On December 4th, indie game Starbound, created by Chucklefish Games, launched under Steam‘s Early Access listing for Windows, Mac and Linux gamers. It is a 2D block-based sandbox adventure game, set in an infinite universe of procedurally generated planets, creatures, and environments (its website can be found here).
Many games have preceded Starbound in these and other respects (the game is considered the spiritual successor to the highly popular Terraria, and much of the two fanbases overlap), but few indie titles have managed to accomplish everything else Starbound has. Indeed, it has arguably become one of the most successful indie games on the PC in years, thanks to an approach that has garnered the game hundreds of thousands of fans and backers. In this post, I’d like to provide an overview of the game’s (ongoing) success story.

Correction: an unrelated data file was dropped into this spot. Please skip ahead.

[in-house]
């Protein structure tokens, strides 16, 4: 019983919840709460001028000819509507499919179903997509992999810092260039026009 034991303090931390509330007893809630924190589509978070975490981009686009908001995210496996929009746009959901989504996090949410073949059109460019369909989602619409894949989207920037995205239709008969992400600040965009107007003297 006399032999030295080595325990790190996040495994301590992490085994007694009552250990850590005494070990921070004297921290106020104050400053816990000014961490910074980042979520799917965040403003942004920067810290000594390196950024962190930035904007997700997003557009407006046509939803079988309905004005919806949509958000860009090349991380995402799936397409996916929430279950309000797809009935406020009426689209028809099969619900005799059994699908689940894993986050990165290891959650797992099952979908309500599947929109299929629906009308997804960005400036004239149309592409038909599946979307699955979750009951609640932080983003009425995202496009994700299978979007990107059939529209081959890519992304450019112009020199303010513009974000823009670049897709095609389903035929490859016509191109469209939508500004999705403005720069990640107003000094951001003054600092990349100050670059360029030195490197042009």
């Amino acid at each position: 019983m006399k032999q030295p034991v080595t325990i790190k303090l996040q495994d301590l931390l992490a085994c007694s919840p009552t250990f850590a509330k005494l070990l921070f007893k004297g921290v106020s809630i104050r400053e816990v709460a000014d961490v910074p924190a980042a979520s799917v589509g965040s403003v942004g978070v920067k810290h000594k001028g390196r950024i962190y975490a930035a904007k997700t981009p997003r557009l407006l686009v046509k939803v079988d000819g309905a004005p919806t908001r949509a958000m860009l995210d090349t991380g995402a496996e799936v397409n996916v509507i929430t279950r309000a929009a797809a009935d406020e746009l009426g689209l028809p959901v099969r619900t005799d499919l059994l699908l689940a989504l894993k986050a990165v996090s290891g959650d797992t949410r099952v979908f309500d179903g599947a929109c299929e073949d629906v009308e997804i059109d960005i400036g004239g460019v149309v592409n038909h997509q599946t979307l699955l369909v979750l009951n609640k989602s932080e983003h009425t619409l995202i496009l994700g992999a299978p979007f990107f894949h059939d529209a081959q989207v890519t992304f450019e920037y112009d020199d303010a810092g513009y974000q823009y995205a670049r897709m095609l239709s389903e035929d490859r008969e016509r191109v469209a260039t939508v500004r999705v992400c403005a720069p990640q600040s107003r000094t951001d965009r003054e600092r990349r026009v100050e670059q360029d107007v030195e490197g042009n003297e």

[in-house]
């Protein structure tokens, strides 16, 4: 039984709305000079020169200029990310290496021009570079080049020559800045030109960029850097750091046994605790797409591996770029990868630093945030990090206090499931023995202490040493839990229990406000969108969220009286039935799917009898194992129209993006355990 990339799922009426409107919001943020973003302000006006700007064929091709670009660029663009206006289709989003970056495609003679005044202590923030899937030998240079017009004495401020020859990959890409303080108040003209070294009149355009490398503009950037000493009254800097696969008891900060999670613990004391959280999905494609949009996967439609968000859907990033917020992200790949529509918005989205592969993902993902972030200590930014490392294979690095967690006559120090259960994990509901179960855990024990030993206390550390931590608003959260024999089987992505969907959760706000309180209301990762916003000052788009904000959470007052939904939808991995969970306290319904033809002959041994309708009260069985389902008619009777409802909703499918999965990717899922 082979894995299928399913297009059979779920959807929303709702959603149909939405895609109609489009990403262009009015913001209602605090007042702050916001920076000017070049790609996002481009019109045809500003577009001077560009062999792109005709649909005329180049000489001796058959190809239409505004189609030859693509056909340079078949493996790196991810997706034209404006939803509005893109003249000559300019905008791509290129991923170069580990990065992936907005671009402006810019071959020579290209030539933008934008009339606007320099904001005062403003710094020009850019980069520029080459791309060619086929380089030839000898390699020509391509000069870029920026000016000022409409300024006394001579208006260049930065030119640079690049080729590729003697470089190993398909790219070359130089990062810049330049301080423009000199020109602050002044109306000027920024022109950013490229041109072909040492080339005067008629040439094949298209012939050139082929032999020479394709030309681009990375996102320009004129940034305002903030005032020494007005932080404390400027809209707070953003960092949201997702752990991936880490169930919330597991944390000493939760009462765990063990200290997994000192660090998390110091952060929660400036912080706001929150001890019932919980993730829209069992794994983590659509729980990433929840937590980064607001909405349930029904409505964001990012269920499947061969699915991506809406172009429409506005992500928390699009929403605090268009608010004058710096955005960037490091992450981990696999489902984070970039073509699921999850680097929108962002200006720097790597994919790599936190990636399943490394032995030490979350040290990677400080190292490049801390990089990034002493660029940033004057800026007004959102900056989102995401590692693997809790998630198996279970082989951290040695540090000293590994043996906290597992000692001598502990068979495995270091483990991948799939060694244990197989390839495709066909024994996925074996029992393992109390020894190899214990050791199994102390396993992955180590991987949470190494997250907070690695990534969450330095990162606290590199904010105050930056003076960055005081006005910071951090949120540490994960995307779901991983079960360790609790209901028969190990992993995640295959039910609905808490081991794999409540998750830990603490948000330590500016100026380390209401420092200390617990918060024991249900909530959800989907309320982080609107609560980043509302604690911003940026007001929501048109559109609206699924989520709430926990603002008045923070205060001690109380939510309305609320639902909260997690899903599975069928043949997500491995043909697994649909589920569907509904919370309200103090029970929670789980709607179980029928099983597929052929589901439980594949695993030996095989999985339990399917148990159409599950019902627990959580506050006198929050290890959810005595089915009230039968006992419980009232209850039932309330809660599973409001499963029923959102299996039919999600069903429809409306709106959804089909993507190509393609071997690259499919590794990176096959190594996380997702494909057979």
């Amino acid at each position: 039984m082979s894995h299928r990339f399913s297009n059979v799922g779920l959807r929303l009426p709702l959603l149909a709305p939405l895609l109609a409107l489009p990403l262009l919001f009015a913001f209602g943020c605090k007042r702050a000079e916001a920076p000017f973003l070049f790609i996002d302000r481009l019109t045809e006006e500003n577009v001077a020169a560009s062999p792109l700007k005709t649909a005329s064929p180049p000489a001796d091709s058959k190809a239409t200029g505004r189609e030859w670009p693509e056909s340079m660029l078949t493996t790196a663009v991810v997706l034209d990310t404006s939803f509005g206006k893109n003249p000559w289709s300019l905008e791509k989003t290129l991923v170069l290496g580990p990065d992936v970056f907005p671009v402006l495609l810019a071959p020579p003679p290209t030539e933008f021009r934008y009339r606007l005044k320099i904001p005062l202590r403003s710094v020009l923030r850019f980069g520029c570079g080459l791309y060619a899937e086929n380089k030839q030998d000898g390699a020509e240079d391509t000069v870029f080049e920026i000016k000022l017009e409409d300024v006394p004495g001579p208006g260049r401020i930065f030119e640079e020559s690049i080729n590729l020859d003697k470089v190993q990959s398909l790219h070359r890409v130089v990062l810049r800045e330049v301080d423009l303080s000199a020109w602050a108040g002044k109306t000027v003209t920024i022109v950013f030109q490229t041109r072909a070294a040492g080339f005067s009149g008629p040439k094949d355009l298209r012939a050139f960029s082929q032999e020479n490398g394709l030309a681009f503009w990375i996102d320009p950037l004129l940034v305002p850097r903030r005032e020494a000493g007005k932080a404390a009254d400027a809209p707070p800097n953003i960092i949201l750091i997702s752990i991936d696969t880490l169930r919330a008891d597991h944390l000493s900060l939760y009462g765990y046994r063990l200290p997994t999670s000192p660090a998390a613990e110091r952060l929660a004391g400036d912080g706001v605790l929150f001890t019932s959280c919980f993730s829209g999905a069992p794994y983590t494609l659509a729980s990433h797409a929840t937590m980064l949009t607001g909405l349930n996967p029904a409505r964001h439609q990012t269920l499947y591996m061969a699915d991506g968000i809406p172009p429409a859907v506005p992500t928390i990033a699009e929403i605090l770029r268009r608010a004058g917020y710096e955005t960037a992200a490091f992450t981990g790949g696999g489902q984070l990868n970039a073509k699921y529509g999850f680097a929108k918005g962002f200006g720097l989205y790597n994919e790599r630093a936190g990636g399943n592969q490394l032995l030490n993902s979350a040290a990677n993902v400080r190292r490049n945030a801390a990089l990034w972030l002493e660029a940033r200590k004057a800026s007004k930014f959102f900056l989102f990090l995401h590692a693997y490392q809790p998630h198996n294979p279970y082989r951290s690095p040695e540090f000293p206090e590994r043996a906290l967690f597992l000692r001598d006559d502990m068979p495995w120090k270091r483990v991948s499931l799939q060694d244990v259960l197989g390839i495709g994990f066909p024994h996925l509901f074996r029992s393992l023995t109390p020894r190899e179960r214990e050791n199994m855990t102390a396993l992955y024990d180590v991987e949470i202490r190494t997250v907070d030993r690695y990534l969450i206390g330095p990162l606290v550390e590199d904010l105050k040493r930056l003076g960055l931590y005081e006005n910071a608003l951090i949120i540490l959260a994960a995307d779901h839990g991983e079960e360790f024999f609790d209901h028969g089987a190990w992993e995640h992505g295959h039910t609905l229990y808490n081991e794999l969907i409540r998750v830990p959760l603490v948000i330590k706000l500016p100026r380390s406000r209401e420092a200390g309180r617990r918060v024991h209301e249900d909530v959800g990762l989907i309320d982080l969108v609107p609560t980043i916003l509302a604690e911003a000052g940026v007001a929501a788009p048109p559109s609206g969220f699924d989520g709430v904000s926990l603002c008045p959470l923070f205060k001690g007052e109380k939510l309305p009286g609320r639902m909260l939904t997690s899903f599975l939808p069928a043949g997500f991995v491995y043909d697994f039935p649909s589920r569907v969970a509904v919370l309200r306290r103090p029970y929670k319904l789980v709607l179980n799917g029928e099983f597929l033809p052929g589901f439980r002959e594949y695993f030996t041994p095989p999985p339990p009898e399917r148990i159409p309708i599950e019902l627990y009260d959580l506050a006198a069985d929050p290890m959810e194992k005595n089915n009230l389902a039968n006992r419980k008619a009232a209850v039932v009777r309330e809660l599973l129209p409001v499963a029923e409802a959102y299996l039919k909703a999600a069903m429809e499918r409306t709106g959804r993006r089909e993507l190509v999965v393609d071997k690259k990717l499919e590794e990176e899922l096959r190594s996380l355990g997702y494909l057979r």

$0 in One Year; $2,300,000 the Next
Starbound was first announced in February 2012 by Finn Brice, a UK game developer better known to fans as Tiyuri (or just Tiy). Brice was the artist behind Terraria’s sprites, and thus the only official link between the two games, though much of the design of Starbound can be read as an incremental improvement over the formula developed in Terraria. The team that worked on it eventually came to encompass around 14 developers, and so Chucklefish Games set to work.